And when those demands are impossible, we’ve even seen inappropriate, unethical and illegal behavior.  Over the past several years, we have seen workers meet demands that have been difficult to achieve due to resource shortages or other problems by “pencil-whipping” reports to make them look good, or even falsifying records.   The VA scandal in which staff was asked to treat a high-quota of patients without the resources to do so, the so-called IRS “scandal” where staff had to find creative ways to determine the legitimacy of a huge number of non-profit tax-exemption applications both received a lot of press, but unfortunately the root causes of these problems received too little attention.

But these problems don’t just happen in government. Far from it. In the private sector, Wells Fargo employees were given the impossible task of convincing every customer to open five accounts, resulting in thousands of fake accounts being created for unsuspecting customers.  When caught, Wells Fargo’s first response was to fire hundreds of “corrupt” employees. Further investigation revealed the real cause of the behavior.

None of these “scandals” were the result of evil or corrupt workers; they were the result of bad management forcing workers to find “creative” ways to meet impossible goals.

“OSHA saves lives and limbs. Enforcing worker safety protections must be a top priority for policy makers—cutting back and jeopardizing worker welfare, as the Trump administration has done, is not an option.” — NELP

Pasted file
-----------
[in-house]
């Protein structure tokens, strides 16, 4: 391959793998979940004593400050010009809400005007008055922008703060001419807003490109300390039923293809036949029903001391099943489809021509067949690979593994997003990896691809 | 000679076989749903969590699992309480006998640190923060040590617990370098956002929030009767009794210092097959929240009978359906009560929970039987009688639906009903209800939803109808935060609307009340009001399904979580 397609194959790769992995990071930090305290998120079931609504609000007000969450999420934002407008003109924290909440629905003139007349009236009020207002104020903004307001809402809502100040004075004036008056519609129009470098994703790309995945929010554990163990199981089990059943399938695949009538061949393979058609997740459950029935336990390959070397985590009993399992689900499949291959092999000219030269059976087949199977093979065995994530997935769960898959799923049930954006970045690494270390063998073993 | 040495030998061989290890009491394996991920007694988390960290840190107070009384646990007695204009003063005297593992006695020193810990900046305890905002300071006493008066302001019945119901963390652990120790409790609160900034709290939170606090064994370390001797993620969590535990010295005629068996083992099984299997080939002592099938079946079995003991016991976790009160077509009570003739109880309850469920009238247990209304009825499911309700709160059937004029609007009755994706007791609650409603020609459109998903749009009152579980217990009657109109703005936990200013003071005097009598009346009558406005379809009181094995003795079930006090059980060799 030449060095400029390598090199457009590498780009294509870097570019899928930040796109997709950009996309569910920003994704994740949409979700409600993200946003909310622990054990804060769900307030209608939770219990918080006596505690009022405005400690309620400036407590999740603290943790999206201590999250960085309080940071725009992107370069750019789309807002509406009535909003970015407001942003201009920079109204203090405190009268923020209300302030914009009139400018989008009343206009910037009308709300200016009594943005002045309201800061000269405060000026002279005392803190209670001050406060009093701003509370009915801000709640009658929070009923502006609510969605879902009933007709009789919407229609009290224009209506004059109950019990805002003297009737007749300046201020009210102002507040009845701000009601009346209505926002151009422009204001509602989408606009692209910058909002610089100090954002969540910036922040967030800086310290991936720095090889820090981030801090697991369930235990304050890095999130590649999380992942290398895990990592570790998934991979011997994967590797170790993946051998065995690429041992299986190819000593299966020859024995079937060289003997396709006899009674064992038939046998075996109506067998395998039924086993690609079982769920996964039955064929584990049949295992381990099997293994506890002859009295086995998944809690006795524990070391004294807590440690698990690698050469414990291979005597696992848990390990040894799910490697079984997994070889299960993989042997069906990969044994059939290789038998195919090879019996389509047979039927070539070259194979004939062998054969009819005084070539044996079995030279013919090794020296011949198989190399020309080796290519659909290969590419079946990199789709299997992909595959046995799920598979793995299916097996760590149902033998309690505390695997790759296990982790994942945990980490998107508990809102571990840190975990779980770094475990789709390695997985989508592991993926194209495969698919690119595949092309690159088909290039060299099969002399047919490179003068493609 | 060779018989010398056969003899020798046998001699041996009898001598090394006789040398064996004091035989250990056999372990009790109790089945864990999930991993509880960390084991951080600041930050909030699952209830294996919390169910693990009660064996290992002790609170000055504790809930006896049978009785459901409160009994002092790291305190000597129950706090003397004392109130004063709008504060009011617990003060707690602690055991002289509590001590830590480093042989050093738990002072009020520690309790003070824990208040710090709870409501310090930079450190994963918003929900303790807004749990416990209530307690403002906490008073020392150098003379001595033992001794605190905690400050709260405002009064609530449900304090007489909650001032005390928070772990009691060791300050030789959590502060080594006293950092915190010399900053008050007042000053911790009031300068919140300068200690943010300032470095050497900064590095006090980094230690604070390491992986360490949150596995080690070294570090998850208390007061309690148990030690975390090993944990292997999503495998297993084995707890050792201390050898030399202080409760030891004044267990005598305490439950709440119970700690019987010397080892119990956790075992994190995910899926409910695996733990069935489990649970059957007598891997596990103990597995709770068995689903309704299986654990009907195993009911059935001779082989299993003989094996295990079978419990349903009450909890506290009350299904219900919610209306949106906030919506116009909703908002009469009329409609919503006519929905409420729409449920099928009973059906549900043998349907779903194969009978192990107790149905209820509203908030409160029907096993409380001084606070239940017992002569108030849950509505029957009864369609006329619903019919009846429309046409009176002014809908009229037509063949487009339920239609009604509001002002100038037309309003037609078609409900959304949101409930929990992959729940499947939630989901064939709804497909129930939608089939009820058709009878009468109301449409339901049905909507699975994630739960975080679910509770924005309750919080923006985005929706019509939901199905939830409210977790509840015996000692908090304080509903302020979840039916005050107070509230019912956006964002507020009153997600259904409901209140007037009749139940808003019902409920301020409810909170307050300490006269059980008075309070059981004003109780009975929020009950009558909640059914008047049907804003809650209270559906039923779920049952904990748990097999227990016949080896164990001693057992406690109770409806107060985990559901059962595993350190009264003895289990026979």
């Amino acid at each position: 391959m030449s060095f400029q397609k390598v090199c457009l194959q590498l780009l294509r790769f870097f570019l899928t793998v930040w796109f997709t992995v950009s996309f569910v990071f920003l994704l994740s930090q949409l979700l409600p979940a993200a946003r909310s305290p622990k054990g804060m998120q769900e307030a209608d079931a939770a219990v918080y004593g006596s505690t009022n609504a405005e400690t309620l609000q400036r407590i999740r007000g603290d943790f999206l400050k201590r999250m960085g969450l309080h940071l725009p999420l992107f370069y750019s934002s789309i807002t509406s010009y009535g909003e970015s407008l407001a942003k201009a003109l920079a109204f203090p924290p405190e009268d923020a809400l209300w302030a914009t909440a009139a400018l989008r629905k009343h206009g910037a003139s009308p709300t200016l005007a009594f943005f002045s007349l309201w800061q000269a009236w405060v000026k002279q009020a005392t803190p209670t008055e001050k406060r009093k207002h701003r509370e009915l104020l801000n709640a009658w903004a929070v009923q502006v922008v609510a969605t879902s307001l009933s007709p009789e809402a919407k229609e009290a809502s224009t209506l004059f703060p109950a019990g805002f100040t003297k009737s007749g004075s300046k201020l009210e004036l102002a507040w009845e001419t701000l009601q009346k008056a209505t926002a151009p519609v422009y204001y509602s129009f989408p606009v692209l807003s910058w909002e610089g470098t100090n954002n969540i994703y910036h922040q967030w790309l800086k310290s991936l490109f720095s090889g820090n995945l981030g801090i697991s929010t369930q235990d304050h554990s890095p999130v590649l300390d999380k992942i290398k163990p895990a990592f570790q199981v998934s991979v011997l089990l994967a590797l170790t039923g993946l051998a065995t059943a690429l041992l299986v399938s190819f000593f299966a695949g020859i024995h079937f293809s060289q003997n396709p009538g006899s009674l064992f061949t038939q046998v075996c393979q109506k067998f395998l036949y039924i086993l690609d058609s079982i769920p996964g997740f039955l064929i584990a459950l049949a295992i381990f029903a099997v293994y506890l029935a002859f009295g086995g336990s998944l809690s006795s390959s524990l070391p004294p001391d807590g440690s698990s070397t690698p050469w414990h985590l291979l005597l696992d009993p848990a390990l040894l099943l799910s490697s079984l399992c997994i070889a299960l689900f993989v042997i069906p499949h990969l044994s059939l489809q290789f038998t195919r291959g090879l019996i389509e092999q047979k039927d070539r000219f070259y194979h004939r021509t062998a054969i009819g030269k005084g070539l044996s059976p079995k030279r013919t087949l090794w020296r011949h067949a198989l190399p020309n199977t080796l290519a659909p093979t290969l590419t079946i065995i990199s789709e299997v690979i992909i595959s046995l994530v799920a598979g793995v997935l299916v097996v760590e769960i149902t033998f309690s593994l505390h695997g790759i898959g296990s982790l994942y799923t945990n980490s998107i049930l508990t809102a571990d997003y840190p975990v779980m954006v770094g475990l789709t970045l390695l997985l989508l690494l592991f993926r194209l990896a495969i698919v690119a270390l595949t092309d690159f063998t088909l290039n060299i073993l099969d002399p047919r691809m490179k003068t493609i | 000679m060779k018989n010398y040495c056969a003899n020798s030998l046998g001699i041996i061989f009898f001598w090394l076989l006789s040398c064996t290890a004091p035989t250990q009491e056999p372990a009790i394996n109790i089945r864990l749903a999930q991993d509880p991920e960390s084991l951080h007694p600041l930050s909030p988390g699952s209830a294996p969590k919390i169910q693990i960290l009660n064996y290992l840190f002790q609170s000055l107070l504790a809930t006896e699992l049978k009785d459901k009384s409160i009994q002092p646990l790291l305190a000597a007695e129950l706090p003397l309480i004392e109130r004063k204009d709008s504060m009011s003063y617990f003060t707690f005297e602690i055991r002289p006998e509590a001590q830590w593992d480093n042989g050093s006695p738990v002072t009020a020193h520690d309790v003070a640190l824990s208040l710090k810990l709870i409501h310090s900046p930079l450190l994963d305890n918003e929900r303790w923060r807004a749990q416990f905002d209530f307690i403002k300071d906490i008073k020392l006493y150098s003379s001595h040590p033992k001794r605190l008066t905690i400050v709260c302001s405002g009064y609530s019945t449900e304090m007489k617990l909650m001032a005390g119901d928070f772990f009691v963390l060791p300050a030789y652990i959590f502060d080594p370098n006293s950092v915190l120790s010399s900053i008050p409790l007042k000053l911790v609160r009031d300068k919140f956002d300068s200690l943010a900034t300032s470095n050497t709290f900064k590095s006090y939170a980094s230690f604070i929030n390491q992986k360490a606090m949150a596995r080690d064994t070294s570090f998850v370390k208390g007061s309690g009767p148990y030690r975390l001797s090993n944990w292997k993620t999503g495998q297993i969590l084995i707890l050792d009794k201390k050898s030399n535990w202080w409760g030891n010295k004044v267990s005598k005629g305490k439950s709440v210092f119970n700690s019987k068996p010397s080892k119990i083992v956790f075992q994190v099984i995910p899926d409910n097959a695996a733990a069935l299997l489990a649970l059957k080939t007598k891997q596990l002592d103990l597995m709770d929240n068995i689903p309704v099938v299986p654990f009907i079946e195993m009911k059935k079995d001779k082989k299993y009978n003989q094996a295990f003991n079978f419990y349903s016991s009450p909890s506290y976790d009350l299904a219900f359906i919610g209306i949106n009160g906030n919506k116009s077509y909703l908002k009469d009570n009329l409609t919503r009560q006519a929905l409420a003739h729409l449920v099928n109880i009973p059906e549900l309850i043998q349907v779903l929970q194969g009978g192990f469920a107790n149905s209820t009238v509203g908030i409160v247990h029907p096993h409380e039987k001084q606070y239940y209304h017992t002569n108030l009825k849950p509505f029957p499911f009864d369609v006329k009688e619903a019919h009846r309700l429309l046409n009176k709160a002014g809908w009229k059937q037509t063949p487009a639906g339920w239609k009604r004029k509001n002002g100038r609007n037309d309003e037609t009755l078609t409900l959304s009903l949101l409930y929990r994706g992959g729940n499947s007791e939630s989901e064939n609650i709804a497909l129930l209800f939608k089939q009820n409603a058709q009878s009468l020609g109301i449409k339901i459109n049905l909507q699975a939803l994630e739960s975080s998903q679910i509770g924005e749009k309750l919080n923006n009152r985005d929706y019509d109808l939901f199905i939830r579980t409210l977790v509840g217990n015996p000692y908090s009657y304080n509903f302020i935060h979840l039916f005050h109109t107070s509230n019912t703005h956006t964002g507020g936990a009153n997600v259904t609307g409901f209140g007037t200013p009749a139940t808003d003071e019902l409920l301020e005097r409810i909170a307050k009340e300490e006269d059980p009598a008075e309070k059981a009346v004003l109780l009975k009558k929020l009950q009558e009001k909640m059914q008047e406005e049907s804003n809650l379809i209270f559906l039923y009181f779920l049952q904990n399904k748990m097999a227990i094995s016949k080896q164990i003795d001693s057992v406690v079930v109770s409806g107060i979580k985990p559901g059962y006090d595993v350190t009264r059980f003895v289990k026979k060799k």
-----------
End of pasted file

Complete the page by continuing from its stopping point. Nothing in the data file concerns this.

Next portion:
Happily, OSHA staff didn’t have to resort to unethical or illegal means to reach the goals imposed on them by Secretary Acosta. They already had a perfect legal tried-and-true method of getting the inspection numbers up: conducting a whole bunch of fast construction safety inspections.  Getting the number up like this at the end of a fiscal year was nothing new for OSHA when your inspection numbers were lacking. And the fact that construction and safety inspection numbers were the only numbers that rose in FY 2017 show the same behavior at the end of FY 2017.

Ironically, the enforcement unit system was created in part to avoid this annual phenomenon.

So, in the end, Acosta got his numbers — and bragging rights for an inspection increase over FY 2016 — but at the cost of fewer more complex inspections of workplaces were workers suffered from workplace violence, heat, musculoskeletal disorders, chemical plant hazards and other areas where longer investigations would have been required.

Of course, all workers suffer from a decline in OSHA enforcement.  Fewer inspections means that fewer unsafe working conditions are identified and corrected, and low-road employers soon get the message that the chance of ever seeing an OSHA inspector is slim and getting slimmer.

As the NELP report concludes: “OSHA saves lives and limbs. Enforcing worker safety protections must be a top priority for policy makers—cutting back and jeopardizing worker welfare, as the Trump administration has done, is not an option.”